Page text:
The Century of Death
Europe - Revolutionary Impact – 1500-1650
In a perfect world, revolutions would make life better for people. In our world, this never happens. At least not initially. The French Revolution flirted with equality before putting its citizens through the guillotine and a bitterly fruitless series of continental wars. The Industrial Revolution forced its participants to survive decades of urban squalor before reaping the benefits of an advanced economy. And the Russian Revolution…well…let’s just say the twenty million people that perished probably would have preferred life just the way it was.
But what about Europe’s little 16th century foray into the world of change? What could possibly go wrong when people started meeting new neighbors and asking questions about their God?
What could go wrong?
Well, where would you like me to begin?
When Prince Henry and his Portuguese fleets first set out down the African coast, ushering in an era of exploration, the goal was spices. Cheap, plentiful, little savory morsels of Eastern pleasure. But when an eastern sea route was finally established and a couple continents were inadvertently discovered, what the world got was so much more cataclysmic than merely the exchange of some items that would end up in the spice cabinets of European nobility.
In the Americas, life as the natives knew it ceased to exist. Depending on which historian you ask, in 1500, when Columbus first arrived, the Americas were home to anywhere between 40 million and 100 million people. Two centuries later, they were at five million. Though the Black Plague was truly devastating and the Holocaust marked an era of unrestrained horror, the plight of the American indigenous populations has no equal. Some call this loss of life a genocide, but that moniker seems to fit better when premeditated slaughter accompanies the carnage. With the Americas, almost all of the death came from the silent killers of disease.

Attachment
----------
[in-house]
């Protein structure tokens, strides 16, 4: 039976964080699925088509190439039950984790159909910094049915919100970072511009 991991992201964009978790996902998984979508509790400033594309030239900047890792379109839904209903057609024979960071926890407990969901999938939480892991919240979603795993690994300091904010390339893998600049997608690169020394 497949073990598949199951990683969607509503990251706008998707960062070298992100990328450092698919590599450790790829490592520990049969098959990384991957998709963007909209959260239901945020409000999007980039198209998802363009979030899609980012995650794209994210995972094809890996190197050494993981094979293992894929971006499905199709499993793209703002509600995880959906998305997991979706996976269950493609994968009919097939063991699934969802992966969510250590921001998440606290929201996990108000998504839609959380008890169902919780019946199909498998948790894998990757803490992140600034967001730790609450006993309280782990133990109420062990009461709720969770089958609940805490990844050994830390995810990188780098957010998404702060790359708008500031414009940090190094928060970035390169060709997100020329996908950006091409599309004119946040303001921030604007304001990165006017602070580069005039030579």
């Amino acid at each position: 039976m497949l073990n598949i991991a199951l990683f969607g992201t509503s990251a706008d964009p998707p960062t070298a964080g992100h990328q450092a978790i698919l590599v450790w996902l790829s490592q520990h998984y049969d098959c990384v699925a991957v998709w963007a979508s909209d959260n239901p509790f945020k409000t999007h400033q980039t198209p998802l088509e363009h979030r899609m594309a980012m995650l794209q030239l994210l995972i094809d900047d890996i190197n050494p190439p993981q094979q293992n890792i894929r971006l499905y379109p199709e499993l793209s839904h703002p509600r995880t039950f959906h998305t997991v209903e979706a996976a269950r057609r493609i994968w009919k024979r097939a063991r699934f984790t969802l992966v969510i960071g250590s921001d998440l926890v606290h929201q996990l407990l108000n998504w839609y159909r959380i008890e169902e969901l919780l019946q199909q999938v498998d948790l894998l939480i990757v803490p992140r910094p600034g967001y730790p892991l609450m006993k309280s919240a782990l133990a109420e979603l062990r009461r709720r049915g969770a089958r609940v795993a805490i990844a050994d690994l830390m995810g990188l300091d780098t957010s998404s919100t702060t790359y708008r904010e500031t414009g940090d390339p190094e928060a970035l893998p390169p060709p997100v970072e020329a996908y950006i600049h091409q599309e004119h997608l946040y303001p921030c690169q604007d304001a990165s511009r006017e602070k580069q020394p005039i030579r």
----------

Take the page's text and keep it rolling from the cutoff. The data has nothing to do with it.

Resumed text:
The American continents, insulated from the germs that had bounced around Eurasia for millennia, were no match for the invasion of smallpox Within a few decades of the first Spanish arrival, entire Caribbean island populations disappeared. Those that survived were too weak to even put up resistance to the technologically superior Europeans who then stepped ashore. Going back the other direction, syphilis infected the continent of Europe. Although this disease took decades, not weeks, to destroy the bodies and minds of the infected, it did kill millions and eventually forced Europe to adopt strictly conservative (aka “monogamous”) sexual practices to limit its spread.
The exchange between the Old and the New World of not only these diseases, but of goods, ideas and people, has become known as the Columbian Exchange or the Transatlantic Trade Route, and this route forever altered the civilizations on three continents. Each region was...